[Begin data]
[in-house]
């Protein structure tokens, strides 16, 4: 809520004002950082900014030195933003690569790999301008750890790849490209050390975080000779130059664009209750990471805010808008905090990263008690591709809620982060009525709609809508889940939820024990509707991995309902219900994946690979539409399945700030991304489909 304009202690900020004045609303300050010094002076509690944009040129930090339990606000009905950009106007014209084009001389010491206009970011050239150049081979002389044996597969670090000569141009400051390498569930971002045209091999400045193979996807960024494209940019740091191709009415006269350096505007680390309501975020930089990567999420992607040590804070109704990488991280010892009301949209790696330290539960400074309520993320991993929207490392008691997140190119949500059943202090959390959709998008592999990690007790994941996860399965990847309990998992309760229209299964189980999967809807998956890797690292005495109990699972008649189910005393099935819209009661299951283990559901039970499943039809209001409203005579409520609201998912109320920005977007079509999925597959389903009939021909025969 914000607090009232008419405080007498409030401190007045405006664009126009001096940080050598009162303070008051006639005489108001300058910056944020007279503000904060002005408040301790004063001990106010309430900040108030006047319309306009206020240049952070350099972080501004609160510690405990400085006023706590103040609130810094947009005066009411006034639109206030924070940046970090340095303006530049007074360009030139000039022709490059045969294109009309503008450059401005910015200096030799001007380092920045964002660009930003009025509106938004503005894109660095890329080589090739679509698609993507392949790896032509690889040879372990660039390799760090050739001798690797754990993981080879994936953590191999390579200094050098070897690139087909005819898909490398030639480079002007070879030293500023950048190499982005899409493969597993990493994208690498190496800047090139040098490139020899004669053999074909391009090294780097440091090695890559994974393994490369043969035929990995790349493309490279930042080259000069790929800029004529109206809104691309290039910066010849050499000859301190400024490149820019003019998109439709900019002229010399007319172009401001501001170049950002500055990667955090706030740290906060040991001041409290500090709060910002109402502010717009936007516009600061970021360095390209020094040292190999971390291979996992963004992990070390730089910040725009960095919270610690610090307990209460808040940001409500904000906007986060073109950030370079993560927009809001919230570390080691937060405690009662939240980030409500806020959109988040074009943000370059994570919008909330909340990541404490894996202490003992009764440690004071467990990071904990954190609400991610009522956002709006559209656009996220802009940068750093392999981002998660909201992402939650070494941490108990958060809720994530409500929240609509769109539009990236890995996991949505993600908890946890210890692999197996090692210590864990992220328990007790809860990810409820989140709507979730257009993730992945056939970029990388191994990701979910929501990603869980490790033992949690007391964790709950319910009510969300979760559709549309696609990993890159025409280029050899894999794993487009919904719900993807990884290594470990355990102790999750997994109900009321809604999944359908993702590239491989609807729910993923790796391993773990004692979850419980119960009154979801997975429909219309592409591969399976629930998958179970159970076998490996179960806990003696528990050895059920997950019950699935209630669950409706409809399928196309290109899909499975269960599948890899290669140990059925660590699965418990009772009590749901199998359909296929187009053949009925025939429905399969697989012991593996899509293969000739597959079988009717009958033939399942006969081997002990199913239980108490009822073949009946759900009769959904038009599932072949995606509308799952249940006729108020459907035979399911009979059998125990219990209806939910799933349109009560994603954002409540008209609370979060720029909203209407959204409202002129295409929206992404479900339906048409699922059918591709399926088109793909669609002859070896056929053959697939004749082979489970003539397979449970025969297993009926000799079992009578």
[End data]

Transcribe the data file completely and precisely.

[in-house]
């Protein structure tokens, strides 16, 4: 809520004002950082900014030195933003690569790999301008750890790849490209050390975080000779130059664009209750990471805010808008905090990263008690591709809620982060009525709609809508889940939820024990509707991995309902219900994946690979539409399945700030991304489909 304009202690900020004045609303300050010094002076509690944009040129930090339990606000009905950009106007014209084009001389010491206009970011050239150049081979002389044996597969670090000569141009400051390498569930971002045209091999400045193979996807960024494209940019740091191709009415006269350096505007680390309501975020930089990567999420992607040590804070109704990488991280010892009301949209790696330290539960400074309520993320991993929207490392008691997140190119949500059943202090959390959709998008592999990690007790994941996860399965990847309990998992309760229209299964189980999967809807998956890797690292005495109990699972008649189910005393099935819209009661299951283990559901039970499943039809209001409203005579409520609201998912109320920005977007079509999925597959389903009939021909025969 914000607090009232008419405080007498409030401190007045405006664009126009001096940080050598009162303070008051006639005489108001300058910056944020007279503000904060002005408040301790004063001990106010309430900040108030006047319309306009206020240049952070350099972080501004609160510690405990400085006023706590103040609130810094947009005066009411006034639109206030924070940046970090340095303006530049007074360009030139000039022709490059045969294109009309503008450059401005910015200096030799001007380092920045964002660009930003009025509106938004503005894109660095890329080589090739679509698609993507392949790896032509690889040879372990660039390799760090050739001798690797754990993981080879994936953590191999390579200094050098070897690139087909005819898909490398030639480079002007070879030293500023950048190499982005899409493969597993990493994208690498190496800047090139040098490139020899004669053999074909391009090294780097440091090695890559994974393994490369043969035929990995790349493309490279930042080259000069790929800029004529109206809104691309290039910066010849050499000859301190400024490149820019003019998109439709900019002229010399007319172009401001501001170049950002500055990667955090706030740290906060040991001041409290500090709060910002109402502010717009936007516009600061970021360095390209020094040292190999971390291979996992963004992990070390730089910040725009960095919270610690610090307990209460808040940001409500904000906007986060073109950030370079993560927009809001919230570390080691937060405690009662939240980030409500806020959109988040074009943000370059994570919008909330909340990541404490894996202490003992009764440690004071467990990071904990954190609400991610009522956002709006559209656009996220802009940068750093392999981002998660909201992402939650070494941490108990958060809720994530409500929240609509769109539009990236890995996991949505993600908890946890210890692999197996090692210590864990992220328990007790809860990810409820989140709507979730257009993730992945056939970029990388191994990701979910929501990603869980490790033992949690007391964790709950319910009510969300979760559709549309696609990993890159025409280029050899894999794993487009919904719900993807990884290594470990355990102790999750997994109900009321809604999944359908993702590239491989609807729910993923790796391993773990004692979850419980119960009154979801997975429909219309592409591969399976629930998958179970159970076998490996179960806990003696528990050895059920997950019950699935209630669950409706409809399928196309290109899909499975269960599948890899290669140990059925660590699965418990009772009590749901199998359909296929187009053949009925025939429905399969697989012991593996899509293969000739597959079988009717009958033939399942006969081997002990199913239980108490009822073949009946759900009769959904038009599932072949995606509308799952249940006729108020459907035979399911009979059998125990219990209806939910799933349109009560994603954002409540008209609370979060720029909203209407959204409202002129295409929206992404479900339906048409699922059918591709399926088109793909669609002859070896056929053959697939004749082979489970003539397979449970025969297993009926000799079992009578």